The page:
None of the players in these crises wants to force a default that would have global economic effects. As in a game of chicken from an old hot-rod movie, they each count on the other to swerve aside first. The more responsible party loses the game. But the risks of miscalculation and miscommunication are huge.

The world veered toward catastrophe in 2011 because Republican House leaders were too weak to veto the wild ideas of their members. Those leaders are weaker still today, and the members likely to be elected in 2022 will have even wilder ideas. Even if a deal is somehow negotiated, will a Speaker McCarthy have the moxie to enforce it within his caucus?

In other words, within weeks of a new Congress being seated, the U.S. and the world could be on the brink of a global financial crisis triggered by the ideological extremism of the Republican House caucus and the breakdown of its leaders’ authority.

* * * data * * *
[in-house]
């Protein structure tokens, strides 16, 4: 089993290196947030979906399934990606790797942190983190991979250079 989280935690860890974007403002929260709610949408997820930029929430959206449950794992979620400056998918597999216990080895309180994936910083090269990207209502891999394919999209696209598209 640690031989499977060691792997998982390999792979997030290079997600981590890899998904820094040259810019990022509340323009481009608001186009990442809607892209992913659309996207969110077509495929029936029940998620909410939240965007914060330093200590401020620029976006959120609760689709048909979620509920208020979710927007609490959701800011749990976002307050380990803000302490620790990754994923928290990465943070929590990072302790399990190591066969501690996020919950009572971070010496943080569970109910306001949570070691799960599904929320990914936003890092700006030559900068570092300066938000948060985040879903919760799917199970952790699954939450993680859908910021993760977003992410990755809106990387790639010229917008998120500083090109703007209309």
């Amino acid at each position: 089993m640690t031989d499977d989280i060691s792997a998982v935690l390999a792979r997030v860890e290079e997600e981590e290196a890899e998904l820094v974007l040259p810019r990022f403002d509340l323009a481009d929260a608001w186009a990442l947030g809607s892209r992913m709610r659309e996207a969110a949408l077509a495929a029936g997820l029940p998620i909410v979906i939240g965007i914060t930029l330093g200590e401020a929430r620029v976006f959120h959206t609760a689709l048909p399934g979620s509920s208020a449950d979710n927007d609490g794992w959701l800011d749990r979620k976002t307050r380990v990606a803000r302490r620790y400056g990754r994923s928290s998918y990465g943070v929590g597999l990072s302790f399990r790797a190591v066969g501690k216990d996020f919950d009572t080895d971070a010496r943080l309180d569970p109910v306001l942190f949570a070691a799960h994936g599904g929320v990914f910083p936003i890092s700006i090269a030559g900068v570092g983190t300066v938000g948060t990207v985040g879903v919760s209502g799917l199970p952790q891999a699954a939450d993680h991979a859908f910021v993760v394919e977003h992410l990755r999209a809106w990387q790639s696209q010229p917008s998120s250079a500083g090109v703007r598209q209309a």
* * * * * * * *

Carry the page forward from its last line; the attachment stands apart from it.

As with Trump’s impunity, global financial stability may not be an electoral issue for most voters, but it will nevertheless be on the ballot in November.

Abandoning Ukraine

Ukraine has solid friends on the Republican side of the aisle. In May, Minority Senate Leader McConnell traveled to Kyiv to confer with President Volodymyr Zelensky, and praised Sweden and Finland as “important additions” to NATO; he also   gave his firm backing   to their applications when the matter came up before the U.S. Senate.